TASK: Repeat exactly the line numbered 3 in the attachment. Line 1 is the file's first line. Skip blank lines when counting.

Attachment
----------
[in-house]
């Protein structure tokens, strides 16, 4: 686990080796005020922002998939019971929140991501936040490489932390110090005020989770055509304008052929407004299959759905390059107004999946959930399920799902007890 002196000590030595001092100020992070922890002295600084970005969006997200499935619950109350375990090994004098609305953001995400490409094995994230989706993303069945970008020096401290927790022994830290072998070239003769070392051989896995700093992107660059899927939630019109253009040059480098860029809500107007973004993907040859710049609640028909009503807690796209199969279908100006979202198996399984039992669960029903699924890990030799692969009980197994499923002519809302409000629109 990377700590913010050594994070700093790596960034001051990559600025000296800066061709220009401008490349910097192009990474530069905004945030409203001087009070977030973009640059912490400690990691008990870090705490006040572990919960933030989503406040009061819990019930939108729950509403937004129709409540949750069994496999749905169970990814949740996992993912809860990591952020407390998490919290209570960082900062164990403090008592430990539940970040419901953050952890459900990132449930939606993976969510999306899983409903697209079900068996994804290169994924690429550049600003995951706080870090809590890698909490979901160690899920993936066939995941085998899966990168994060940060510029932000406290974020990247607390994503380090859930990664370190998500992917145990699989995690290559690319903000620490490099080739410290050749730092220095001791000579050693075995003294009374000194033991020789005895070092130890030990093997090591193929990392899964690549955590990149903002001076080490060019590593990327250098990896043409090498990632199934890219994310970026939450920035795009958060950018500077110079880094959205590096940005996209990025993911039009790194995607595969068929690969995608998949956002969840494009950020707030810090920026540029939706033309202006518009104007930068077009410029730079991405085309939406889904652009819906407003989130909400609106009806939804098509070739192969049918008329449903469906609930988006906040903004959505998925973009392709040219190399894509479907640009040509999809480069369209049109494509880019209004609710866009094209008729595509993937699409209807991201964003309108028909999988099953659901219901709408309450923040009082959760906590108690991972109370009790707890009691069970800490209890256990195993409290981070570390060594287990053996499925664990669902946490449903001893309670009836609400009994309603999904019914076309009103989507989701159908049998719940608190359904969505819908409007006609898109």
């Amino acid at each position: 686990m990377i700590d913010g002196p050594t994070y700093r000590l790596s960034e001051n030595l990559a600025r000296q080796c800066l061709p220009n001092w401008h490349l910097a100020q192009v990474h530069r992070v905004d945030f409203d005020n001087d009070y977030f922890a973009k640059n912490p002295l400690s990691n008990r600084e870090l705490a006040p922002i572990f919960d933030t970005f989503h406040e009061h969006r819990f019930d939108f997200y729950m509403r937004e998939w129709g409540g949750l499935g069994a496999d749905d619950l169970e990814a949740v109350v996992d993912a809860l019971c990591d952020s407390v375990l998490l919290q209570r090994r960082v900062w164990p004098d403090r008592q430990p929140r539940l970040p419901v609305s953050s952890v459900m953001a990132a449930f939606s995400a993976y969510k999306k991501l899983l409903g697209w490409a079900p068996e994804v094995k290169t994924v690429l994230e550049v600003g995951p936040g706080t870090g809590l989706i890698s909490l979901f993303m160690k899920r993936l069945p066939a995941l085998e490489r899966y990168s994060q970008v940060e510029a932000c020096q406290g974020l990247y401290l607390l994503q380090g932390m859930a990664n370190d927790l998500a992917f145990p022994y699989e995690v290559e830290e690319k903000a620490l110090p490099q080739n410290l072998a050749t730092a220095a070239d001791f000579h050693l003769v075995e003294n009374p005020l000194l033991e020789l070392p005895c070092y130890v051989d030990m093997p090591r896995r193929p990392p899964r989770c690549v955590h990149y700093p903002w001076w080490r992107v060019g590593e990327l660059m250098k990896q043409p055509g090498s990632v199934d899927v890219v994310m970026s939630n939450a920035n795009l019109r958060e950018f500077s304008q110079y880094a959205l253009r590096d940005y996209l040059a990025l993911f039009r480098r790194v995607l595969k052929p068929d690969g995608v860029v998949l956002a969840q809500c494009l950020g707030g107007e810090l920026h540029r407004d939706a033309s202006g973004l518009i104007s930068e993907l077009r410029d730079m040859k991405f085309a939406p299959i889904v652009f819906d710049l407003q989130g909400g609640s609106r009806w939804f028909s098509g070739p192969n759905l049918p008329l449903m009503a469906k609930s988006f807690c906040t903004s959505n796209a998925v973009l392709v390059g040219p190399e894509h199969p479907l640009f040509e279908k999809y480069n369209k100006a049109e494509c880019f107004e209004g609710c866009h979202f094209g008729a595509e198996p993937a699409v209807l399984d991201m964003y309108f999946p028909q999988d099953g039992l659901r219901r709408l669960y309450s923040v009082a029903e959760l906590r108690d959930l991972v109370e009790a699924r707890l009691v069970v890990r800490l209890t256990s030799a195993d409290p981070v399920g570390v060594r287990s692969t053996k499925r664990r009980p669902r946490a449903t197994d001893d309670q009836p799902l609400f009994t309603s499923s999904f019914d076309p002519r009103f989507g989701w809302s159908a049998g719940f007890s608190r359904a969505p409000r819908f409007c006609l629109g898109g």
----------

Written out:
């Amino acid at each position: 686990m990377i700590d913010g002196p050594t994070y700093r000590l790596s960034e001051n030595l990559a600025r000296q080796c800066l061709p220009n001092w401008h490349l910097a100020q192009v990474h530069r992070v905004d945030f409203d005020n001087d009070y977030f922890a973009k640059n912490p002295l400690s990691n008990r600084e870090l705490a006040p922002i572990f919960d933030t970005f989503h406040e009061h969006r819990f019930d939108f997200y729950m509403r937004e998939w129709g409540g949750l499935g069994a496999d749905d619950l169970e990814a949740v109350v996992d993912a809860l019971c990591d952020s407390v375990l998490l919290q209570r090994r960082v900062w164990p004098d403090r008592q430990p929140r539940l970040p419901v609305s953050s952890v459900m953001a990132a449930f939606s995400a993976y969510k999306k991501l899983l409903g697209w490409a079900p068996e994804v094995k290169t994924v690429l994230e550049v600003g995951p936040g706080t870090g809590l989706i890698s909490l979901f993303m160690k899920r993936l069945p066939a995941l085998e490489r899966y990168s994060q970008v940060e510029a932000c020096q406290g974020l990247y401290l607390l994503q380090g932390m859930a990664n370190d927790l998500a992917f145990p022994y699989e995690v290559e830290e690319k903000a620490l110090p490099q080739n410290l072998a050749t730092a220095a070239d001791f000579h050693l003769v075995e003294n009374p005020l000194l033991e020789l070392p005895c070092y130890v051989d030990m093997p090591r896995r193929p990392p899964r989770c690549v955590h990149y700093p903002w001076w080490r992107v060019g590593e990327l660059m250098k990896q043409p055509g090498s990632v199934d899927v890219v994310m970026s939630n939450a920035n795009l019109r958060e950018f500077s304008q110079y880094a959205l253009r590096d940005y996209l040059a990025l993911f039009r480098r790194v995607l595969k052929p068929d690969g995608v860029v998949l956002a969840q809500c494009l950020g707030g107007e810090l920026h540029r407004d939706a033309s202006g973004l518009i104007s930068e993907l077009r410029d730079m040859k991405f085309a939406p299959i889904v652009f819906d710049l407003q989130g909400g609640s609106r009806w939804f028909s098509g070739p192969n759905l049918p008329l449903m009503a469906k609930s988006f807690c906040t903004s959505n796209a998925v973009l392709v390059g040219p190399e894509h199969p479907l640009f040509e279908k999809y480069n369209k100006a049109e494509c880019f107004e209004g609710c866009h979202f094209g008729a595509e198996p993937a699409v209807l399984d991201m964003y309108f999946p028909q999988d099953g039992l659901r219901r709408l669960y309450s923040v009082a029903e959760l906590r108690d959930l991972v109370e009790a699924r707890l009691v069970v890990r800490l209890t256990s030799a195993d409290p981070v399920g570390v060594r287990s692969t053996k499925r664990r009980p669902r946490a449903t197994d001893d309670q009836p799902l609400f009994t309603s499923s999904f019914d076309p002519r009103f989507g989701w809302s159908a049998g719940f007890s608190r359904a969505p409000r819908f409007c006609l629109g898109g």